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After five months of work, Sebastopol Climate Action gave a presentation at the Nov. 19 Sebastopol City Council meeting, asking the council to adopt a climate emergency resolution.

Speakers included several members of Sebastopol Climate Action, including Sunny Galbraith, as well as several students from Analy and other concerned citizens.

Galbraith noted that the county of Sonoma and four other cities in Sonoma County — Petaluma, Healdsburg, Windsor and Cloverdale — had already passed climate emergency resolutions, a sore point for the Sebastopol City Council, which likes to lead in all things green.

Other members of Sebastopol Climate Action took turns at the podium, fleshing out the action plan the group had developed. Steve Pierce urged the city to require all new construction to use electricity instead of natural gas, a potent greenhouse gas. Conner DeVane suggested the city put “a moratorium on the city accepting anymore applications for fossil fuel infrastructure.” Tor Allen suggested the city hire a climate coordinator. (See their full draft action plan below.)

Sonoma State climate scientist and professor Jose Ayala noted that, according to an Intergovernmental Panel on Climate Change (IPCC) report released in September, climate change is irreversible.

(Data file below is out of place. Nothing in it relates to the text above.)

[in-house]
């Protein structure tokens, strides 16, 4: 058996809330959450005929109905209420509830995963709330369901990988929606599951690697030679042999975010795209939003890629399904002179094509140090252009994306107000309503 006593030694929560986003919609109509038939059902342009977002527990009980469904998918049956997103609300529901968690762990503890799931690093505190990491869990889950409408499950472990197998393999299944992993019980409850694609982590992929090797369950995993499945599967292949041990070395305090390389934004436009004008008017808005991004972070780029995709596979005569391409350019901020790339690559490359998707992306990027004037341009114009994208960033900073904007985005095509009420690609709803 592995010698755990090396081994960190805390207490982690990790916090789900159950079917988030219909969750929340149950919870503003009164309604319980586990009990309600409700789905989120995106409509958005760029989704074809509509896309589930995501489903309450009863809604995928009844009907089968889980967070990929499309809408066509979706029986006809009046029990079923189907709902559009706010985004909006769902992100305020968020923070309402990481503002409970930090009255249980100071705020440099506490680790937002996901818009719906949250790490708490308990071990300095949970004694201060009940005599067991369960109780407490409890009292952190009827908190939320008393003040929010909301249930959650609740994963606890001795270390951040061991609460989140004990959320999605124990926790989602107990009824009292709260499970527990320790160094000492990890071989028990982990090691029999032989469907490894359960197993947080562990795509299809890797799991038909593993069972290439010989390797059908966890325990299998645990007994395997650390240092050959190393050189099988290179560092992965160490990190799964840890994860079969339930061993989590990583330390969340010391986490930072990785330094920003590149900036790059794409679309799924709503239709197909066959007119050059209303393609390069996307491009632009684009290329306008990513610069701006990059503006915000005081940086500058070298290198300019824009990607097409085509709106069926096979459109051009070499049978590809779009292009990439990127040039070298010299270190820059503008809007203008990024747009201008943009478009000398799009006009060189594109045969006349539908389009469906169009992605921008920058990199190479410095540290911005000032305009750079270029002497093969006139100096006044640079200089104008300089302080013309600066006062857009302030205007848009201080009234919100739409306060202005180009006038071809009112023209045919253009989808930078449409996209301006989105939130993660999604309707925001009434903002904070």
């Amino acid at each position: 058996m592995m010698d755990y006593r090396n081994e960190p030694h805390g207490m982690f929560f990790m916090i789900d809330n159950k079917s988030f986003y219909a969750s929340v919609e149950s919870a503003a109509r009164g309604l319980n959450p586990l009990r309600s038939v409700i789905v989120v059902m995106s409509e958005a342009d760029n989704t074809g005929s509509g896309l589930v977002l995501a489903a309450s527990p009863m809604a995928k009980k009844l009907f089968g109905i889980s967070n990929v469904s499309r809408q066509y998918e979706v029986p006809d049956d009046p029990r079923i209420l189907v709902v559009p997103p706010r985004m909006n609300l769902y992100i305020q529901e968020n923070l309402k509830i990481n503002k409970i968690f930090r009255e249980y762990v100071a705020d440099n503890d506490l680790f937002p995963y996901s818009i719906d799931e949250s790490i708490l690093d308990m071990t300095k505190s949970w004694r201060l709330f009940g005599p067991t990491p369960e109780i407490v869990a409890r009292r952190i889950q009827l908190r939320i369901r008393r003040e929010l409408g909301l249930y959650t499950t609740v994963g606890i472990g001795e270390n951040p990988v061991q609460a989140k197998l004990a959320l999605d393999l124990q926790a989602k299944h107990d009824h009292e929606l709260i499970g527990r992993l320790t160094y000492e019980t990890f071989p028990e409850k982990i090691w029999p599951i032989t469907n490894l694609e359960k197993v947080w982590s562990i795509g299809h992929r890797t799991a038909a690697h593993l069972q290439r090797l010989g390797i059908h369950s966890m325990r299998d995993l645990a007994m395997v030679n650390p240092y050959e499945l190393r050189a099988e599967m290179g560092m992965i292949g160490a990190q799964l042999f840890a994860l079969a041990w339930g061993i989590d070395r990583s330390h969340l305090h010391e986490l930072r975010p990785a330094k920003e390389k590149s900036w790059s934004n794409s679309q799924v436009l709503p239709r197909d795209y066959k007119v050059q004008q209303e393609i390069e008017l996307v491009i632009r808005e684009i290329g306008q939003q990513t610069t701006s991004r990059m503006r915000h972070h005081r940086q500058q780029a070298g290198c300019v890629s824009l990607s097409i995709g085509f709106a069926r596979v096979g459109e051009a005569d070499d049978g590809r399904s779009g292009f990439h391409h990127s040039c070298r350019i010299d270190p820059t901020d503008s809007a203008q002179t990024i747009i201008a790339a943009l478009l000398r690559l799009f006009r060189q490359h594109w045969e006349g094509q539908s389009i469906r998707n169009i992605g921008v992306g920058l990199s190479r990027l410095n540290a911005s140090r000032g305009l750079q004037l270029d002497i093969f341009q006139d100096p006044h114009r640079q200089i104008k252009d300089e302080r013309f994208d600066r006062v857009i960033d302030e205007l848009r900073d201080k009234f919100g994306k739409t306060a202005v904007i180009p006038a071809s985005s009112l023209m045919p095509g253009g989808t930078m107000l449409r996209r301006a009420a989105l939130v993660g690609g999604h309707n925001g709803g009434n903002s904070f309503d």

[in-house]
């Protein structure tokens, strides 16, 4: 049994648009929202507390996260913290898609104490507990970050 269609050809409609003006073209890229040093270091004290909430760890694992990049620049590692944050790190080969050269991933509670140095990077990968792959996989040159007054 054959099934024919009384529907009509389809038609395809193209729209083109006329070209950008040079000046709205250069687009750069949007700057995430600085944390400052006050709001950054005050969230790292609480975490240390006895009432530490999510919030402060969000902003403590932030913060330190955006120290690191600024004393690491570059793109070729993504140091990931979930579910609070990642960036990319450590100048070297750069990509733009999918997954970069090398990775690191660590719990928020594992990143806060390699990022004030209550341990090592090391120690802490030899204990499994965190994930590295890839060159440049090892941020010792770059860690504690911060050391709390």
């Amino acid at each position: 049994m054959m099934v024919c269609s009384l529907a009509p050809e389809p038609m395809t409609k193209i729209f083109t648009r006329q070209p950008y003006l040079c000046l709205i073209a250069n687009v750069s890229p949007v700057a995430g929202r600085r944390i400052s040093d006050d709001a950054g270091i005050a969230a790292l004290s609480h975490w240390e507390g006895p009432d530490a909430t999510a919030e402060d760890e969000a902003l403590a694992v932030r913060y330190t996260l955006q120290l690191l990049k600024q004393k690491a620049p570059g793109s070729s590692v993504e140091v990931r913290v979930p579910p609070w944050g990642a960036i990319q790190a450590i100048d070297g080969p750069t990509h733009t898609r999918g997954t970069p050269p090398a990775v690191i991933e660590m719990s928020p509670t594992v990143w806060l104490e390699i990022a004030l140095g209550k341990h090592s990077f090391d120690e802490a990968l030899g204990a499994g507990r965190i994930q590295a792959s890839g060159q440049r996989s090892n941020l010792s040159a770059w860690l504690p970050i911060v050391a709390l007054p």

“That doesn’t mean there’s nothing that we can do,” he said. “It means that we should be acting way faster than we are now in order to prepare our communities for these events that are going to keep happening … We’re not acting with the urgency this deserves.”

Alas, the wheels of government grind slowly.

Sebastopol Climate Action had submitted a draft climate resolution and a detailed plan of action to the city, but the resolution didn’t make it into the city council’s packet that night, delaying a vote until the next council meeting on Dec. 3.

Eager to move this item forward, the city council created a short-term ad hoc committee to draft its own climate emergency resolution, using Sebastopol Climate Action’s climate resolution as a model.

The council also decided to move on Sebastopol Climate Action’s first action item — the creation of an official city subcommittee on climate change.  This task was also handed off to the just-created ad hoc committee, which Vice Mayor Patrick Slayter and councilperson Sarah Glade Gurney volunteered to head. Gurney said they’d use the Zero Waste Committee as a model to help structure and empanel the new Climate Committee.

 “You’ve done a lot of work," Gurney said, thanking the members of Sebastopol Climate Action. “It would have been great to have done this last May and been the first city in Sonoma County (to do a climate emergency resolution), but I'm grateful that we’re here now,” she said, promising that the council would move with all alacrity to draft and approve a resolution in December.

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